• Palmroth, John Deere Forestry, P.O. Box 472, FI-33101 Tampere, Finland ORCID ID:E-mail: PalmrothLauri@JohnDeere.com
  • Nordfjell, Swedish University of Agricultural Sciences, Department of Forest Biomaterials and Technology, SE-901 83 Umeå, Sweden ORCID ID:E-mail: tomas.nordfjell@slu.se
  • Lindroos, Swedish University of Agricultural Sciences, Department of Forest Biomaterials and Technology, SE-901 83 Umeå, Sweden ORCID ID:E-mail: ola.lindroos@slu.se
article id 1441, category Research article
Dorota Zawadzka, Stanisław Drozdowski, Grzegorz Zawadzki, Jerzy Zawadzki. (2016). The availability of cavity trees along an age gradient in fresh pine forests. Silva Fennica vol. 50 no. 3 article id 1441. https://doi.org/10.14214/sf.1441
Highlights: The density of cavity trees in pine-dominated, managed forests varied in relation to stand age and was highest in stands older than 130 years of age; Cavities excavated by woodpeckers dominated among all cavities; The number of trees with cavities appears insufficient to ensure the effective protection of bird diversity in managed stands of Augustów Forest.

Given their importance as a resource for many forest organisms, tree cavities were inventoried in the managed pine forests of north-east Poland, in relation to the: 70–100, 101–130 and >130 year age-classes within the clear-cutting system. The densities at which cavities were present was found to depend on forest age, given that stands 70–100 years old were characterised by an average density of 0.62 trees ha–1, while forests older than 130 years reported 3.28 trees ha–1. Stands aged 70–100 years differed from those aged 130+ in having just 0.27 trees ha–1 of cavity trees, as compared with 2.91 trees ha–1. The total volume of cavity trees in stands up to 100 years old was 0.37 m3 ha–1 on average, as compared with 5.42 m3 ha–1 in stands over 130 years old. The cavities created by woodpeckers constituted 76% of all of those found, and included 53% excavated by great spotted woodpeckers (Dendrocopos major L.) and 23% by black woodpeckers (Dryocopus martius L.) The proportion of cavities excavated by D. major was highest in the youngest age class of stands. There, cavities made by D. martius constituted only 8% of the total, as compared with 31% in the oldest stands. The abundance of cavity trees thus differed along an age gradient, though in any event the availability of cavity trees appears to be too limited to provide for the needs of hole-nesting birds. Forest managers must thus take more account than hitherto of the need to protect cavity trees.

  • Zawadzka, Institute of Forest Science, University of Łódź, Branch in Tomaszów Mazowiecki, Konstytucji 3 Maja 65/67, 97-200 Tomaszów Mazowiecki, Poland ORCID ID:E-mail: dorota_zaw@wp.pl
  • Drozdowski, Department of Silviculture, Warsaw University of Life Sciences - SGGW, Nowoursynowska 159, 02-776 Warsaw, Poland ORCID ID:E-mail: stanislaw_drozdowski@sggw.pl (email)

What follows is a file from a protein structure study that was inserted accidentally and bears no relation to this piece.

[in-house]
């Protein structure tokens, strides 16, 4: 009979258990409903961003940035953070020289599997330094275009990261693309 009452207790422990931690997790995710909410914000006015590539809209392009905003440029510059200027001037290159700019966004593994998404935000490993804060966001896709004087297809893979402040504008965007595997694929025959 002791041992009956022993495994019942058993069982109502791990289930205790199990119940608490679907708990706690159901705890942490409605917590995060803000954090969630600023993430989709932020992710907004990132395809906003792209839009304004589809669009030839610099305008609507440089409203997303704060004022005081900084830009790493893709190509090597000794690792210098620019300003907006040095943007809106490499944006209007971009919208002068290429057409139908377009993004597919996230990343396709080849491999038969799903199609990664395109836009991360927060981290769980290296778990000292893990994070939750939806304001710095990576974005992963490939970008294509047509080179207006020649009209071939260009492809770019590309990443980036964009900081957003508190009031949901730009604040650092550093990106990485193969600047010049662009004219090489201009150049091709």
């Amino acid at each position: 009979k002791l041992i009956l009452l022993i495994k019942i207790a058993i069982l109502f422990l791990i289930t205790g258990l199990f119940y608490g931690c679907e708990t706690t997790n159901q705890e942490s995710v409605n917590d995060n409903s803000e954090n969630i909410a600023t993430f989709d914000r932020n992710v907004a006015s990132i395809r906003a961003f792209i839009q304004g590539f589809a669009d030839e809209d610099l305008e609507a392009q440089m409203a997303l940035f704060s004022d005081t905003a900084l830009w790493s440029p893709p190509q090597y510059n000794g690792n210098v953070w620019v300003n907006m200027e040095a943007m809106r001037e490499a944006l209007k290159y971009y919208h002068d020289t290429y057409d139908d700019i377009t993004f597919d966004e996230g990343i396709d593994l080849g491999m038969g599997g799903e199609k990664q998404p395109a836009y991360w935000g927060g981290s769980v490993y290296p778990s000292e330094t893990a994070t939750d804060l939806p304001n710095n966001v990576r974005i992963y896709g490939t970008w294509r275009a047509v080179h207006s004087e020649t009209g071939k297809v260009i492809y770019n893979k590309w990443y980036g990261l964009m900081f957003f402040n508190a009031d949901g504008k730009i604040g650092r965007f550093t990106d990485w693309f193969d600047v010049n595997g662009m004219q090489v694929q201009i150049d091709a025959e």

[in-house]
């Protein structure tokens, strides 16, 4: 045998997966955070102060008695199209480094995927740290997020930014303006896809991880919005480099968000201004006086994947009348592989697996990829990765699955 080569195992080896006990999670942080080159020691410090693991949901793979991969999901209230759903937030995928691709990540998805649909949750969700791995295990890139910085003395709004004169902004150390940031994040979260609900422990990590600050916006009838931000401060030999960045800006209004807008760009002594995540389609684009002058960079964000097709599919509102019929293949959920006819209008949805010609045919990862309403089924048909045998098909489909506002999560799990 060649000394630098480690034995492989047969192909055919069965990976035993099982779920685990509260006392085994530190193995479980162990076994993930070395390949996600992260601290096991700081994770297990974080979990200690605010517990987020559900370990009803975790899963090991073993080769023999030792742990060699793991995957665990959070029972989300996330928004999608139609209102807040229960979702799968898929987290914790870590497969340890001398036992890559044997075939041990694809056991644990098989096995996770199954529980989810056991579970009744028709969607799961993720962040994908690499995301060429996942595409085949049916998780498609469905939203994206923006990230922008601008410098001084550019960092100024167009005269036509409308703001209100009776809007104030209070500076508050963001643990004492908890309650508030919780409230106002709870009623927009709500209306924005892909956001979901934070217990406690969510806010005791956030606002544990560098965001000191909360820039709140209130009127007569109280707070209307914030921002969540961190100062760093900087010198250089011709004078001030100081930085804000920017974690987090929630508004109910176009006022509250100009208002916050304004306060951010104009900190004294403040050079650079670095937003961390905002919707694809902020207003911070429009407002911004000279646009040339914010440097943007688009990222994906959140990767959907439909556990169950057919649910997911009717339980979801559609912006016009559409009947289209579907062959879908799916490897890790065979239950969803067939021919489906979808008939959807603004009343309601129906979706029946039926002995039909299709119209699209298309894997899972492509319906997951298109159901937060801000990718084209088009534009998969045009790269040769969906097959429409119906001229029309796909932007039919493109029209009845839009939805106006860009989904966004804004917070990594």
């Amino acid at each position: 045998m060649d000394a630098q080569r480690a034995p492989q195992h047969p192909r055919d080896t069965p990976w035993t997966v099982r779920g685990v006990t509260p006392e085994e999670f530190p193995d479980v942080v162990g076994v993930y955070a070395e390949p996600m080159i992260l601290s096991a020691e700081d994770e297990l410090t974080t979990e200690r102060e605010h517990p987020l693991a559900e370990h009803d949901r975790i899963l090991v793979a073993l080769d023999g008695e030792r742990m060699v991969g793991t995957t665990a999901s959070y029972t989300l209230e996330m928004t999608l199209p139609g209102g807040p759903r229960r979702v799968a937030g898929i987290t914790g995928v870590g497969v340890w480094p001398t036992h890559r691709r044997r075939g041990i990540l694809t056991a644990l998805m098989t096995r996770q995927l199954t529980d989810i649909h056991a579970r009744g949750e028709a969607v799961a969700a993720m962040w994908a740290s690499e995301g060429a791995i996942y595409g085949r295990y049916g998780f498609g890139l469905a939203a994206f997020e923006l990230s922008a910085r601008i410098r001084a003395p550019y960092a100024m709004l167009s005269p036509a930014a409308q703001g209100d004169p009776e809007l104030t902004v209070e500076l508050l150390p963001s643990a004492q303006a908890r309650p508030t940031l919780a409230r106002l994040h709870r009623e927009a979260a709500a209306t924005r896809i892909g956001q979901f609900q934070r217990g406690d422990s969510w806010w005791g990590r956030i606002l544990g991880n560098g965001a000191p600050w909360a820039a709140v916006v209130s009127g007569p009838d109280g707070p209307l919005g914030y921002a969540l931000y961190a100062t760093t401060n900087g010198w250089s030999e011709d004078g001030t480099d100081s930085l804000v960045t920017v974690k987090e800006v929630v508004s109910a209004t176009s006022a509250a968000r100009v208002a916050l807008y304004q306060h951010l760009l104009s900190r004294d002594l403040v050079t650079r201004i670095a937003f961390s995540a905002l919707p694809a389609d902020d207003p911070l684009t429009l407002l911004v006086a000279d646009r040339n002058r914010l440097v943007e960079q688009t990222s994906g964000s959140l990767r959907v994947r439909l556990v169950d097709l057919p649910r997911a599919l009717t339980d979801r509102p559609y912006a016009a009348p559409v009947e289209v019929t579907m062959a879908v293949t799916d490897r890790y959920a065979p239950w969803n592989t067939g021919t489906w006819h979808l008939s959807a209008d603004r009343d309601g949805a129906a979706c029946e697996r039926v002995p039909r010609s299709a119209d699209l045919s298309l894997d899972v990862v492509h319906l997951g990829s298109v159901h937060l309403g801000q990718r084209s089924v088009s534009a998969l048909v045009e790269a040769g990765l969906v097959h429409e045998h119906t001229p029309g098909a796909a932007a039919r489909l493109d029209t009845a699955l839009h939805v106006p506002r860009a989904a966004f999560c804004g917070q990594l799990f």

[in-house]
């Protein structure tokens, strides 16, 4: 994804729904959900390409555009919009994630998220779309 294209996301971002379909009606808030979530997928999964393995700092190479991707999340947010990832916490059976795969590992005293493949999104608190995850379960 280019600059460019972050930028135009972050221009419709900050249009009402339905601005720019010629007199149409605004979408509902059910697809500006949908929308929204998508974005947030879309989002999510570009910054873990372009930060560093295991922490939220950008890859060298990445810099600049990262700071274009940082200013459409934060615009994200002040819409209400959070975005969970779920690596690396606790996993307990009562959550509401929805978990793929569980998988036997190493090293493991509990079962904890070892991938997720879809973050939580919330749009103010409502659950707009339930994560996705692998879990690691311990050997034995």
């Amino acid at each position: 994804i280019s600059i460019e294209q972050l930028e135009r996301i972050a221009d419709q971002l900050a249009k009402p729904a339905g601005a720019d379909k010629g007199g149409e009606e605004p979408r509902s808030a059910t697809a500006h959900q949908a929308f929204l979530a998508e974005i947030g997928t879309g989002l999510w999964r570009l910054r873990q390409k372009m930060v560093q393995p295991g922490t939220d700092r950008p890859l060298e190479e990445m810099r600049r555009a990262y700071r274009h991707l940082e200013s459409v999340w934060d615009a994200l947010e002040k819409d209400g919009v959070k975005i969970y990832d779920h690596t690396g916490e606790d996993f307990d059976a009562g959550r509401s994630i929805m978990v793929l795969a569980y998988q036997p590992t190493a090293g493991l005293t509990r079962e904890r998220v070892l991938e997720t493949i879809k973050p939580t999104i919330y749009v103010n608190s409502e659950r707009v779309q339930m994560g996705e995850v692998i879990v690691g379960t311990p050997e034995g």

• Zawadzki, Eagle Conservation Committee, Okółek 14, 16-506 Giby, Poland ORCID ID:E-mail: grzesiekgfz@op.pl
  • Zawadzki, Eagle Conservation Committee, Okółek 14, 16-506 Giby, Poland ORCID ID:E-mail: jerzy_zaw@wp.pl
article id 1521, category Research article
Kalle Karttunen, Juha Laitila, Tapio Ranta. (2016). First-thinning harvesting alternatives for industrial or energy purposes based on regional Scots pine stand simulations in Finland. Silva Fennica vol. 50 no. 2 article id 1521. https://doi.org/10.14214/sf.1521
Highlights: Small-diameter delimbed wood from Scots pine stands delivered directly for energy use was the most cost-efficient option in terms of the total supply-chain cost in comparison with corresponding industrial use or a whole-tree supply chain for energy use; Forest-management and harvesting decisions influenced the removal of forest biomass and stumpage price as well as the total supply-chain costs for forest biomass; The greatest cost-reduction potential (10.0%, 4.00 € m–3) was achieved for the delimbed energy wood’s supply chain in the regional case of South Savo in eastern Finland.

Combining research into forest management stand conditions and wood supply chain processes has been missing from earlier forestry studies. There is a clear need to develop more cost-efficient small-diameter wood production, harvesting and transportation methods from first thinning, which could be used for either industrial or energy wood purposes. This study considers the total cost for small-diameter wood originating from young Scots pine (Pinus sylvestris L.) dominated stands. Pine pulpwood is the most harvested and most used roundwood assortment, use of which is expected to rise following new pulp-mill investments in Finland. In addition, utilisation of small-diameter trees directly for energy purposes has been increasing steadily in recent years. The aim of the study was to determine the cost-reduction potential of alternative forest management options and supply chains for small diameter-wood in the regional case of South Savo in eastern Finland. The total costs of three distinct scenarios were studied on the basis of forest management, first-thinning harvesting methods, and transportation: 1) industrial wood, 2) delimbed energy wood, and 3) whole trees for energy purposes. The cost-reduction potential for energy-wood supply chains from first thinning was compared to the industrial supply chain. Small-diameter delimbed wood delivered straight for energy purposes was found to be the most cost-efficient as far as the total cost of the supply chain is concerned. More cost-efficient small-diameter wood processes can be found by linking forest stand simulations with supply chain analysis.